A bill to allow human remains to be used for compost has passed through the state House of Representatives in Delaware. Rep. Sean Lynn, a Democrat from Dover, introduced the legislation to authorize a practice known as “natural organic reduction” or “human composting.”
Mr. Lynn argued that the process of turning human remains into soil is a “sophisticated” one that “applies cutting-edge technology and engineering.” He claimed that testing in other states revealed that the resulting soil is high quality and regenerative.
Human composting is legal in Washington, Colorado, Oregon, Vermont, California, New York, and Nevada and passed through the Delaware House by 37 votes to 2.
The process of human composting involves placing a dead human body inside a vessel with biodegradable materials, allowing the body to decompose quickly. Advocates say it will help combat climate change, which they say is exacerbated by traditional cremations that emit the same amount of carbon into the atmosphere as a 417-mile drive.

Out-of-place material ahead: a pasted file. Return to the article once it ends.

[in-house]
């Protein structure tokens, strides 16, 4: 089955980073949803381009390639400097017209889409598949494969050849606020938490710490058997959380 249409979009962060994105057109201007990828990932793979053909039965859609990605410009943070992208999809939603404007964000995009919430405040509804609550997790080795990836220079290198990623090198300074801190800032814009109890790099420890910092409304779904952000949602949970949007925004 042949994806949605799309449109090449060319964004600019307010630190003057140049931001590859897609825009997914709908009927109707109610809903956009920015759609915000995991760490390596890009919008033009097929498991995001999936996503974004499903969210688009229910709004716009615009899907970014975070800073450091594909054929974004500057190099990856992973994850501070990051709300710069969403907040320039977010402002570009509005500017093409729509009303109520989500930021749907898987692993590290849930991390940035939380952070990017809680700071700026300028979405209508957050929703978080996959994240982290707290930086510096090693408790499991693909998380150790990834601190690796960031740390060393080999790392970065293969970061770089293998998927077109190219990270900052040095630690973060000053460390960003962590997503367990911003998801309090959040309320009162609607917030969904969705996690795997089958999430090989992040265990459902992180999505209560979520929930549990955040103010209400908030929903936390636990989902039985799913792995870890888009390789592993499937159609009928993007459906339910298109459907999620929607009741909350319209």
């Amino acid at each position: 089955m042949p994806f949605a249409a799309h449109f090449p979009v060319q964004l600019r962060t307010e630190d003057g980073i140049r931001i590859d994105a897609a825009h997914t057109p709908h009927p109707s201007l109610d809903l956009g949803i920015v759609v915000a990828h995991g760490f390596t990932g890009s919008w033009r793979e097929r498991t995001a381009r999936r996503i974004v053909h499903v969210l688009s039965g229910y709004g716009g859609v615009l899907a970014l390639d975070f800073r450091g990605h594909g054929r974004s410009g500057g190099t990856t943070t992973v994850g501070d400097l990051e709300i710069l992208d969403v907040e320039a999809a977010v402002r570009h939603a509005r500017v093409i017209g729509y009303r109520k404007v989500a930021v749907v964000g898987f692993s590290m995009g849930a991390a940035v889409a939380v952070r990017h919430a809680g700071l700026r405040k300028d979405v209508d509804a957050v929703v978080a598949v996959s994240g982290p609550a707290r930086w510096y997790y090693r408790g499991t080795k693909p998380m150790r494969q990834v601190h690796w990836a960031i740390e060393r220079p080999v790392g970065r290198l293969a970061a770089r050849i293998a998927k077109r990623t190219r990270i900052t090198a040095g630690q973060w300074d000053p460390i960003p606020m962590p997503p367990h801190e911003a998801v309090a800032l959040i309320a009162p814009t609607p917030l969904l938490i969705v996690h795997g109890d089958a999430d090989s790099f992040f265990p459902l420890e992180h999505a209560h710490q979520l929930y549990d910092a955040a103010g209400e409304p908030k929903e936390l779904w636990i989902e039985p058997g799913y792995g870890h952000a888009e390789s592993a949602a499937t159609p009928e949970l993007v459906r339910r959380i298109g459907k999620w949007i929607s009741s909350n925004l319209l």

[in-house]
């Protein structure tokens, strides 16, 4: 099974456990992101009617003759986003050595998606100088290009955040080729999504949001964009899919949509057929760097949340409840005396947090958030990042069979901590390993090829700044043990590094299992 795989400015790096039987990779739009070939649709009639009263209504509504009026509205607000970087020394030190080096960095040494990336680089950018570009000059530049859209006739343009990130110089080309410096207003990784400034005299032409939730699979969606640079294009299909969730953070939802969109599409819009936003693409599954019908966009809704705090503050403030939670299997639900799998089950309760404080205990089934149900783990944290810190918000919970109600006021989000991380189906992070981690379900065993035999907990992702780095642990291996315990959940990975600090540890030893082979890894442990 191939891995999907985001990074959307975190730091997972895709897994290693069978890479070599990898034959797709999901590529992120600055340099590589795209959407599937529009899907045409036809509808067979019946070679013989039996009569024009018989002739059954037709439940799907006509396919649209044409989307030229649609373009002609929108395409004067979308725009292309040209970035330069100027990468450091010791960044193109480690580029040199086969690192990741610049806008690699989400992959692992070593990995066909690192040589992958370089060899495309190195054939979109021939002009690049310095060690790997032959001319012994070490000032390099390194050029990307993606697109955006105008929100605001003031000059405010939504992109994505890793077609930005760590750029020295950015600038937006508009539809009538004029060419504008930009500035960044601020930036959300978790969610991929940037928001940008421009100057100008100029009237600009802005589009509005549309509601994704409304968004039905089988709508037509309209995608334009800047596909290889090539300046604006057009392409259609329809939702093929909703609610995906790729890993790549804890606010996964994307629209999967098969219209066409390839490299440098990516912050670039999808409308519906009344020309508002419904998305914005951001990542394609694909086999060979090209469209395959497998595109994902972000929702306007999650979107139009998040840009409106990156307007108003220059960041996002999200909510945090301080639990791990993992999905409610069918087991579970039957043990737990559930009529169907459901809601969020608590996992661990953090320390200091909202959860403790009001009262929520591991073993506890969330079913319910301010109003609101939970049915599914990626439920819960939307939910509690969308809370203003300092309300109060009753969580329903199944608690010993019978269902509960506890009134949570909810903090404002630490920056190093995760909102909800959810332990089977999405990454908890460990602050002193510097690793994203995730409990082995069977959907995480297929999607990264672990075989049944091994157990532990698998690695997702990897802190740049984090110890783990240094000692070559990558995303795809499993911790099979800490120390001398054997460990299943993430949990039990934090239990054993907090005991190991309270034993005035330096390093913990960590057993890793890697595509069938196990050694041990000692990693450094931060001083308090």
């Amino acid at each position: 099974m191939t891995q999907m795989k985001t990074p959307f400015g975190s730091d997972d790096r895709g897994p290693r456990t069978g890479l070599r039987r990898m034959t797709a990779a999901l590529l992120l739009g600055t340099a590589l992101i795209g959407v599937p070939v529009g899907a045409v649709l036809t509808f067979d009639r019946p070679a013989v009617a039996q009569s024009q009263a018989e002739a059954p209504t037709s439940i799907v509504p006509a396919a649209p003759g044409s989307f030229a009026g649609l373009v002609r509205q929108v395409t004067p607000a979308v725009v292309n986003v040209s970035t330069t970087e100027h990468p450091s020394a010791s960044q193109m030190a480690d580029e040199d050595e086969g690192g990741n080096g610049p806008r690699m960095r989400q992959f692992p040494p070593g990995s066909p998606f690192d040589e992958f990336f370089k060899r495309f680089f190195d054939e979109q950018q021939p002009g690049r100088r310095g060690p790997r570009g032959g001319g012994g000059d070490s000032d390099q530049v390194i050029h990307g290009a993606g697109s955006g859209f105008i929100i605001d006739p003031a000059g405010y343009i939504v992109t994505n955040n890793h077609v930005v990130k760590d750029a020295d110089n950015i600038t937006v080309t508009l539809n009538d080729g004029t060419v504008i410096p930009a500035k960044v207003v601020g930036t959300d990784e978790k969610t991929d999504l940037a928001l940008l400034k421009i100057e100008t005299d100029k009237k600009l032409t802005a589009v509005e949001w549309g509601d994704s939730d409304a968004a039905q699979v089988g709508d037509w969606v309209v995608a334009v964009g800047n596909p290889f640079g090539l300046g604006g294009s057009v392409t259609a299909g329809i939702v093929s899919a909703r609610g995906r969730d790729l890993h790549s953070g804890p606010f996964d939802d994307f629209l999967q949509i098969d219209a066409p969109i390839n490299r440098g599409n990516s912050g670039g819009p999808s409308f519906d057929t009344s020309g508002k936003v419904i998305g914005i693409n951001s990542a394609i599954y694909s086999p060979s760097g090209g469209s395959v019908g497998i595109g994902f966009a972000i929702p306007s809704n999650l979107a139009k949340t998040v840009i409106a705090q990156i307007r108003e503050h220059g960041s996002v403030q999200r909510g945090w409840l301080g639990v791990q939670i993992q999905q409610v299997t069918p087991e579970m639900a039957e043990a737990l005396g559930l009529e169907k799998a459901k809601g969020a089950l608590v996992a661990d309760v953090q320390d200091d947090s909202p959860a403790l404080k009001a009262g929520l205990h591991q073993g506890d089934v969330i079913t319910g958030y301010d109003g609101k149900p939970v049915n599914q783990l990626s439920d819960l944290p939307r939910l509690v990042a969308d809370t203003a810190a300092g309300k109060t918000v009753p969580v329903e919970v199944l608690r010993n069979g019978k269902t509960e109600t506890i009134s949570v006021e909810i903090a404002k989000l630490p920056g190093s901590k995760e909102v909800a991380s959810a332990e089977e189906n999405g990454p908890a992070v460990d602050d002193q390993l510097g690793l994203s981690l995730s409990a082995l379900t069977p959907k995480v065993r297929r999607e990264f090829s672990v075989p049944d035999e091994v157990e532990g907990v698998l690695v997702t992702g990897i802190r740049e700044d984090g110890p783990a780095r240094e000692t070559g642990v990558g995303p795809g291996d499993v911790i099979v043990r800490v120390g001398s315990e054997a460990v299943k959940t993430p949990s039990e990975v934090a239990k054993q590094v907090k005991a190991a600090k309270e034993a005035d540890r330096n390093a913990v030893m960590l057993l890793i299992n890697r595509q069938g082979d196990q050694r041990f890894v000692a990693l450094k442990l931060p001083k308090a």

Washington was the first US state to allow the practice, and the first facility opened its doors in 2021. Katrina Spade founded Recompose as a “full-service funeral home specializing in human composting.”
The organization states that healthy soil is vital and regulates moisture, sequesters carbon, and sustains plant and animal life. It says its human composting process allows people to “give back to the earth that nourishes all our lives.”
The Recompose funeral home is dominated by a large honeycomb-like structure into which the human remains are placed. Each hexagonal compartment contains soil and biodegradable materials, and the bodies are placed inside them. The first remains were “laid in” on December 20, 2020, which Katrina Spade described as a landmark moment.
The composting process takes around 30 days to complete, and when that happens, family members have the option of keeping the soil containing the remains of their loved one or donating it to ecological projects. Spade said most people decide to donate the soil.